One size doesn't fit all and entities need to find the right pace of change to fit their culture and ambition -- after all, some entities are tackling this solely to achieve compliance for local reporting. For others, it represents a whole new language to explain their business.

So how might some of these different groups of entities react to the changes?

  1. Welcome relief for 'front-runners'
    For the fortunate few who started work ahead of the standard being issued, and have the discipline to regularly update their work plan to accommodate change, one option might be to press ahead, using the additional time for further dry runs, to learn to steer their business on the new basis and to transfer to business as usual ahead of the effective date. Others will use the time to streamline their finance and actuarial capabilities, automating where possible and rethinking processes to improve agility.

  2. A wake-up call for 'late starters'
    But what about any late starters, who are not as progressed as they would like to be1? The problem facing the unprepared is not just one of increased risk of noncompliance. It's also that they will likely face much higher operating costs in the future as they work to catch up with those that took the time to investigate the challenges thoroughly and invest in automation, and have put themselves at the back of the line to access a fast-draining talent pool. We urge these insurers to use the new timeline and proposed amendments as a wake-up call to accelerate progress.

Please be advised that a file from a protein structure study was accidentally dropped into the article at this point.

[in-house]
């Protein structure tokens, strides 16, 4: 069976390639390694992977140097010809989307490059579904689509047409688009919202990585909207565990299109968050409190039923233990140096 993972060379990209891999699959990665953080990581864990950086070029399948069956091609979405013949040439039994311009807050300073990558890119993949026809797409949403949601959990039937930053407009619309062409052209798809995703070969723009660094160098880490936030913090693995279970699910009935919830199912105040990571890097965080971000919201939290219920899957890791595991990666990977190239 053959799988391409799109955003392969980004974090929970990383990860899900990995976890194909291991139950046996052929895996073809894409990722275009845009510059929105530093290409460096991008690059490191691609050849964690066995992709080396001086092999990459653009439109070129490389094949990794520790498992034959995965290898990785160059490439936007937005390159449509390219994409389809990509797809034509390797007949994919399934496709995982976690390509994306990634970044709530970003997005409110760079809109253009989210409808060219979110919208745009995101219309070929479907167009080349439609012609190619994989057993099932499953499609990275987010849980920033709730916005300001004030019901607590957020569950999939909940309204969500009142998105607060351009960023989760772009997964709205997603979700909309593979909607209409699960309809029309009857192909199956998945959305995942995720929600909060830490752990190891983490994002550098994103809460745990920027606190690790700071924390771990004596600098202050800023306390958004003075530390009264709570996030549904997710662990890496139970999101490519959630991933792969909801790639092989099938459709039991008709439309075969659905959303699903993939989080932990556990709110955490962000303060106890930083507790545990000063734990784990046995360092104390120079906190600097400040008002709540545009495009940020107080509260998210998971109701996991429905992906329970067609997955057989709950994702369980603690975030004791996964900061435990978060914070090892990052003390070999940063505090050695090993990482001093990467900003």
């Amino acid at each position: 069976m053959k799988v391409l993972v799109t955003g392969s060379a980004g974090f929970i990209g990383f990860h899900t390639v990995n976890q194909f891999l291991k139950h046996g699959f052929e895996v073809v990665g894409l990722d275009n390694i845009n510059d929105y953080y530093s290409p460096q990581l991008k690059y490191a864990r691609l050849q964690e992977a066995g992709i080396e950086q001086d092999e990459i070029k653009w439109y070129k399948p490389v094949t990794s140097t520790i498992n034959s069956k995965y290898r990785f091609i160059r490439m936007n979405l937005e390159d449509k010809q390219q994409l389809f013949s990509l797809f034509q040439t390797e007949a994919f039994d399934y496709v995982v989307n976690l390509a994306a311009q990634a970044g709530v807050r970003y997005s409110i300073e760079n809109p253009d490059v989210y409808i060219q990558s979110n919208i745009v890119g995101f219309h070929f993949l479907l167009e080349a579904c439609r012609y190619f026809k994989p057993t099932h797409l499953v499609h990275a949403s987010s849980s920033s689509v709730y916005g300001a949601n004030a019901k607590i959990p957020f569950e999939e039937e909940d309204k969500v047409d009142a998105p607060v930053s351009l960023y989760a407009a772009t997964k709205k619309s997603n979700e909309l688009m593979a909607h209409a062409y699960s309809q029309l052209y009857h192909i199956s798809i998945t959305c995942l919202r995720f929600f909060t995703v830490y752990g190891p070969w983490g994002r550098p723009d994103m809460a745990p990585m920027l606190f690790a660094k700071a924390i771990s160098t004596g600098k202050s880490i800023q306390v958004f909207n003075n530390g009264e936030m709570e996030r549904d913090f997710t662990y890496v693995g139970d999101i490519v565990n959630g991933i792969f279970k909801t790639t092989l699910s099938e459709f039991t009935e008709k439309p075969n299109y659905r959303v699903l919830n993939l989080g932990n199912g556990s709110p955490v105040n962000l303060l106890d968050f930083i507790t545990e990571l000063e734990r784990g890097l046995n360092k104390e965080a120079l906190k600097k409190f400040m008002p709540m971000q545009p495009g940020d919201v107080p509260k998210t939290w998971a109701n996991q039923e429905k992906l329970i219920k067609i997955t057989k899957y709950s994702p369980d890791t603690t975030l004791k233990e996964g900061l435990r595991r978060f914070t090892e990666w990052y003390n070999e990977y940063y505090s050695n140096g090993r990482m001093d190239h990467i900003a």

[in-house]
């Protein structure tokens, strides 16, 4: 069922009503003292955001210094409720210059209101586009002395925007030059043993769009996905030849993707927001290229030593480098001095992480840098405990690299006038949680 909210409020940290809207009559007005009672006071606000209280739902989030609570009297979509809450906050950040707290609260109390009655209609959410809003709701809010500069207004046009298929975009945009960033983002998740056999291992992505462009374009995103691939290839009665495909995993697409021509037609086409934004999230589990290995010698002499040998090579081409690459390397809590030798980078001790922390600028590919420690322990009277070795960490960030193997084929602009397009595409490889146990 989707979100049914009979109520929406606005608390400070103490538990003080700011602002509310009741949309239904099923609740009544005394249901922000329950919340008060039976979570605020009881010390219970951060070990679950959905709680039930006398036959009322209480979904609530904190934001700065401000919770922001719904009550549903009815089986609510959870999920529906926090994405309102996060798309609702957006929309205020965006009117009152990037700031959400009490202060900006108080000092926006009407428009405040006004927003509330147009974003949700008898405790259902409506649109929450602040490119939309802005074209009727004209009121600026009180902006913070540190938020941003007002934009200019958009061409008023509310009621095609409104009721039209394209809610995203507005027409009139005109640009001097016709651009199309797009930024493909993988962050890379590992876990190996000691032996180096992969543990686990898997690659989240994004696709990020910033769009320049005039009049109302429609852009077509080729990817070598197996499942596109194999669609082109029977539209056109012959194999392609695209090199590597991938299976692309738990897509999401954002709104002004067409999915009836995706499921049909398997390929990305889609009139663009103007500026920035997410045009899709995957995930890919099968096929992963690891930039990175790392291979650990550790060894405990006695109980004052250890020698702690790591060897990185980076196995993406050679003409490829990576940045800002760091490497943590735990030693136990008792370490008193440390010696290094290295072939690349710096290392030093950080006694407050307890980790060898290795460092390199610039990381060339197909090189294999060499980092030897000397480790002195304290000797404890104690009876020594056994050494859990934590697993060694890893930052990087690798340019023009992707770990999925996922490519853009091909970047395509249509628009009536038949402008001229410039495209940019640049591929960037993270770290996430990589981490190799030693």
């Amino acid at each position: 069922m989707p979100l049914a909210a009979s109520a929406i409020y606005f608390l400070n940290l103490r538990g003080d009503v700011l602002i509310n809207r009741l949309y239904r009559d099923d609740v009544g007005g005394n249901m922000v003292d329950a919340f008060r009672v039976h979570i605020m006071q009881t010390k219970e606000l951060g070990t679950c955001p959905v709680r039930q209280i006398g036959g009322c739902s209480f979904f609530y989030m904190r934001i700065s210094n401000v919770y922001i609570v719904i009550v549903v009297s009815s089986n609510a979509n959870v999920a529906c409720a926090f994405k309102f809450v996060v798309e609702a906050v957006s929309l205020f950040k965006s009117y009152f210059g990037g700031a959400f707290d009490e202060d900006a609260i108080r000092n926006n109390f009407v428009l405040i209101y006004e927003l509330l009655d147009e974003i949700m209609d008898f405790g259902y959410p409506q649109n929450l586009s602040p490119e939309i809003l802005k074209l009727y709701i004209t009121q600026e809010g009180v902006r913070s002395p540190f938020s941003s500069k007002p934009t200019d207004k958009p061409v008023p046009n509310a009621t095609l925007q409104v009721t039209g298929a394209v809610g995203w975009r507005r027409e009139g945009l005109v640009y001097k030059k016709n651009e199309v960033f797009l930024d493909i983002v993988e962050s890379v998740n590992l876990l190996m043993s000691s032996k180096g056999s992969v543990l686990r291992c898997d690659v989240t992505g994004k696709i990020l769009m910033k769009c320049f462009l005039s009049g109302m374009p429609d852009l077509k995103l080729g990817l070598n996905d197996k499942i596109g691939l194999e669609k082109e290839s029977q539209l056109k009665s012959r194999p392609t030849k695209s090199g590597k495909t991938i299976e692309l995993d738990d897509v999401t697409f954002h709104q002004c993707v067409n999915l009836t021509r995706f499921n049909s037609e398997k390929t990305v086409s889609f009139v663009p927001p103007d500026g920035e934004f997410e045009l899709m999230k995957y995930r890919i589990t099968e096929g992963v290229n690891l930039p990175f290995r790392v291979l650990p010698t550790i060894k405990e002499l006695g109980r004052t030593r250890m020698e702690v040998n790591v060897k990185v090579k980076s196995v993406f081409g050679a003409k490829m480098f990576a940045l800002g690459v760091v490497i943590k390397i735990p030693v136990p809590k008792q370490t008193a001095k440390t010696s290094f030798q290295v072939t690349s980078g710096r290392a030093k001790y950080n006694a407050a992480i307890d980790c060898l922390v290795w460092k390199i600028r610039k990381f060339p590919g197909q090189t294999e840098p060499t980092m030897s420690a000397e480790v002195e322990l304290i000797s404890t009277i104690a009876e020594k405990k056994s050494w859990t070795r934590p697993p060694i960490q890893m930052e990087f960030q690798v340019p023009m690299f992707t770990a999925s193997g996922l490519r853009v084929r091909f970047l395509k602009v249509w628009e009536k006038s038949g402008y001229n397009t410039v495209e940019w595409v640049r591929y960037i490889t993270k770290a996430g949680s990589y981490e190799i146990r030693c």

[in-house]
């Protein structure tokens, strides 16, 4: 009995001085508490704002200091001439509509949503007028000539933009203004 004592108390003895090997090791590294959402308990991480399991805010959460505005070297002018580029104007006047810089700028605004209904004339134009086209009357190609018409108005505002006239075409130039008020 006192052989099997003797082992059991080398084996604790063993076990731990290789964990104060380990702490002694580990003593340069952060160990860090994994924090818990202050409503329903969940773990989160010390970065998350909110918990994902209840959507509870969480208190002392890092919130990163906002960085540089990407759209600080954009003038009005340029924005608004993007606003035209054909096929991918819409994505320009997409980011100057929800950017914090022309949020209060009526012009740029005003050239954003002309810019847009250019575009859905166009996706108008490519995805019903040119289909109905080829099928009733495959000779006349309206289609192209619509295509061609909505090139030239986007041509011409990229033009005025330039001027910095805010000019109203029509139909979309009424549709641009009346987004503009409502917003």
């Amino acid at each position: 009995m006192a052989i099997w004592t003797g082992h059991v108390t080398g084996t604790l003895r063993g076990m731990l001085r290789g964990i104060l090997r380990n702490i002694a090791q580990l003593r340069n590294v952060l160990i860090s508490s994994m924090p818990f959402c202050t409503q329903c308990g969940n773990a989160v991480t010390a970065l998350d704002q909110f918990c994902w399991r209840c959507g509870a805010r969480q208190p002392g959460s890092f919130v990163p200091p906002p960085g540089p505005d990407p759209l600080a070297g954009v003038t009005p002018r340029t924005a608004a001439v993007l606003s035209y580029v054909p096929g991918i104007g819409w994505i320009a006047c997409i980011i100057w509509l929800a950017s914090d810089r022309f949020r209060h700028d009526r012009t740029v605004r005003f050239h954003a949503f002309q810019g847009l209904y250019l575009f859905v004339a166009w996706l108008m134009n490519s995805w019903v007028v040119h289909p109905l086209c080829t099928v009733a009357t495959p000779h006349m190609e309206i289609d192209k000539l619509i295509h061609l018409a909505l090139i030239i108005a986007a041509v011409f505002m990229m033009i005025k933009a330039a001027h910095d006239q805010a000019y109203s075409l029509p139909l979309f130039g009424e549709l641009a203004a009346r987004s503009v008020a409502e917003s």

3. A reality check for perfectionists
    In an attempt to reach the perfect answer, some insurers find it difficult to land accounting and actuarial judgments or identify their target architecture and select a software solution provider. If that sounds like you, we would strongly recommend using the deferral as a shot in the arm to re-invigorate your program, with a focus on right to left thinking that compares where you need to get to with where you are now. Perhaps you've held off from a detailed evaluation of the impact of IFRS 17 on reinsurance ceded, in the hope that the standard would be updated. That hope has been addressed and so the time to progress at pace is now.

Making the most of the extra year

Ever since the new standard was announced, we've been advising IFRS Standards’ filers to prepare for the single biggest evolution in insurance reporting -- certainly bigger than the implementation of the IFRS Standards and even bigger than Solvency II. While the extra year will provide some welcome wiggle-room for many insurers, the reality is that it will take hard work and tight timelines to ensure you are fully prepared.

Insurers need to make the most of the extra year. With the proposed amendments, it's a bigger window of opportunity than many dared hope for.


Mary Trussell, Global Insurance Accounting Chane Lead, KPMG International
Frank Dubois, National Insurance Sector Lead, KPMG in Singapore
Bryce Ehrhardt, Director Insurance Accounting Advisory Services, KPMG in the US